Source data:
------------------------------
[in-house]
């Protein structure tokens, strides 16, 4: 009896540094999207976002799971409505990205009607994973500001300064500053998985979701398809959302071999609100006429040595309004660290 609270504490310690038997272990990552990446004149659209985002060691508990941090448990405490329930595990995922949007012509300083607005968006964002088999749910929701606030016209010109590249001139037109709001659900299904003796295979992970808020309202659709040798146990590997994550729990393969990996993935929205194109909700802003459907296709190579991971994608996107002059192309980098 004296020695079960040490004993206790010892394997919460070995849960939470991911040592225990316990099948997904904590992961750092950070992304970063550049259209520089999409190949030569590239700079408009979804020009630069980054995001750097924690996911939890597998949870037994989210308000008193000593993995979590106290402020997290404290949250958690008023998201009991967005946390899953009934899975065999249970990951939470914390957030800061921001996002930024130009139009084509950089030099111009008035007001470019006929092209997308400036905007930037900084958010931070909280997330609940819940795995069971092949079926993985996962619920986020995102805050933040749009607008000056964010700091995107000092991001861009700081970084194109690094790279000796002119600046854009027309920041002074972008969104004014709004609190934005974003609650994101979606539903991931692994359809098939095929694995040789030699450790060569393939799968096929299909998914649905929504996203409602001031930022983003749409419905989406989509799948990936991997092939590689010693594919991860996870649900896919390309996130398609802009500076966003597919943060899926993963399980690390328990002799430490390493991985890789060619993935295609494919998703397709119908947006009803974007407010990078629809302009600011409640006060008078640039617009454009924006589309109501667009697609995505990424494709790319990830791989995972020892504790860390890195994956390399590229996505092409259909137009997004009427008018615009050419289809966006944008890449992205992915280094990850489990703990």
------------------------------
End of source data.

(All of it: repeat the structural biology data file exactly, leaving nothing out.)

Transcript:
[in-house]
């Protein structure tokens, strides 16, 4: 009896540094999207976002799971409505990205009607994973500001300064500053998985979701398809959302071999609100006429040595309004660290 609270504490310690038997272990990552990446004149659209985002060691508990941090448990405490329930595990995922949007012509300083607005968006964002088999749910929701606030016209010109590249001139037109709001659900299904003796295979992970808020309202659709040798146990590997994550729990393969990996993935929205194109909700802003459907296709190579991971994608996107002059192309980098 004296020695079960040490004993206790010892394997919460070995849960939470991911040592225990316990099948997904904590992961750092950070992304970063550049259209520089999409190949030569590239700079408009979804020009630069980054995001750097924690996911939890597998949870037994989210308000008193000593993995979590106290402020997290404290949250958690008023998201009991967005946390899953009934899975065999249970990951939470914390957030800061921001996002930024130009139009084509950089030099111009008035007001470019006929092209997308400036905007930037900084958010931070909280997330609940819940795995069971092949079926993985996962619920986020995102805050933040749009607008000056964010700091995107000092991001861009700081970084194109690094790279000796002119600046854009027309920041002074972008969104004014709004609190934005974003609650994101979606539903991931692994359809098939095929694995040789030699450790060569393939799968096929299909998914649905929504996203409602001031930022983003749409419905989406989509799948990936991997092939590689010693594919991860996870649900896919390309996130398609802009500076966003597919943060899926993963399980690390328990002799430490390493991985890789060619993935295609494919998703397709119908947006009803974007407010990078629809302009600011409640006060008078640039617009454009924006589309109501667009697609995505990424494709790319990830791989995972020892504790860390890195994956390399590229996505092409259909137009997004009427008018615009050419289809966006944008890449992205992915280094990850489990703990």